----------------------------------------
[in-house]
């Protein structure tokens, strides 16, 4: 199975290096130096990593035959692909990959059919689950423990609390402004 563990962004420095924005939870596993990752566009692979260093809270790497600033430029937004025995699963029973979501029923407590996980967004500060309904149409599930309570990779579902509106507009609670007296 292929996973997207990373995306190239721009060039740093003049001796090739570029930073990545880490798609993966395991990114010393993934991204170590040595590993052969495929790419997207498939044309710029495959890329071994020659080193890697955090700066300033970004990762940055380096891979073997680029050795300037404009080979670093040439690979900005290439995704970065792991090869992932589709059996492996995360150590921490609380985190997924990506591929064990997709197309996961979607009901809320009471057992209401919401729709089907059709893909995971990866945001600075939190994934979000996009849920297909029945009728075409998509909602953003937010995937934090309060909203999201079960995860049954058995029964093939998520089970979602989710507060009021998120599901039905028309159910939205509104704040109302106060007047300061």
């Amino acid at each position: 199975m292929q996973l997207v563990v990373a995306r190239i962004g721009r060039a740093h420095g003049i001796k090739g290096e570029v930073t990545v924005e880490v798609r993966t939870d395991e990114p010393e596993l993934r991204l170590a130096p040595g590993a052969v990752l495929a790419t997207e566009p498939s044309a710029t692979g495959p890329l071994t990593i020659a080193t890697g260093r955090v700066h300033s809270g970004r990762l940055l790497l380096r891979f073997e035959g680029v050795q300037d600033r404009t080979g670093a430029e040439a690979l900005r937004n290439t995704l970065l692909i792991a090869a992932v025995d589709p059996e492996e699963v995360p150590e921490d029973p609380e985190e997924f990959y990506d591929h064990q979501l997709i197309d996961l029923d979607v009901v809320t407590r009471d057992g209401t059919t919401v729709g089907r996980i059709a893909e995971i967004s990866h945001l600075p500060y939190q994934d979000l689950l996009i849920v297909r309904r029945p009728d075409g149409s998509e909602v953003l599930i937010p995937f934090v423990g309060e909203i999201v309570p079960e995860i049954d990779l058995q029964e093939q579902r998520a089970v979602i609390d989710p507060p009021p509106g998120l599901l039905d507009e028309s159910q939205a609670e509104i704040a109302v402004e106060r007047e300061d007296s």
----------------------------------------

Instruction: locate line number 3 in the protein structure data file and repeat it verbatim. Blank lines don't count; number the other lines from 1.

């Amino acid at each position: 199975m292929q996973l997207v563990v990373a995306r190239i962004g721009r060039a740093h420095g003049i001796k090739g290096e570029v930073t990545v924005e880490v798609r993966t939870d395991e990114p010393e596993l993934r991204l170590a130096p040595g590993a052969v990752l495929a790419t997207e566009p498939s044309a710029t692979g495959p890329l071994t990593i020659a080193t890697g260093r955090v700066h300033s809270g970004r990762l940055l790497l380096r891979f073997e035959g680029v050795q300037d600033r404009t080979g670093a430029e040439a690979l900005r937004n290439t995704l970065l692909i792991a090869a992932v025995d589709p059996e492996e699963v995360p150590e921490d029973p609380e985190e997924f990959y990506d591929h064990q979501l997709i197309d996961l029923d979607v009901v809320t407590r009471d057992g209401t059919t919401v729709g089907r996980i059709a893909e995971i967004s990866h945001l600075p500060y939190q994934d979000l689950l996009i849920v297909r309904r029945p009728d075409g149409s998509e909602v953003l599930i937010p995937f934090v423990g309060e909203i999201v309570p079960e995860i049954d990779l058995q029964e093939q579902r998520a089970v979602i609390d989710p507060p009021p509106g998120l599901l039905d507009e028309s159910q939205a609670e509104i704040a109302v402004e106060r007047e300061d007296s």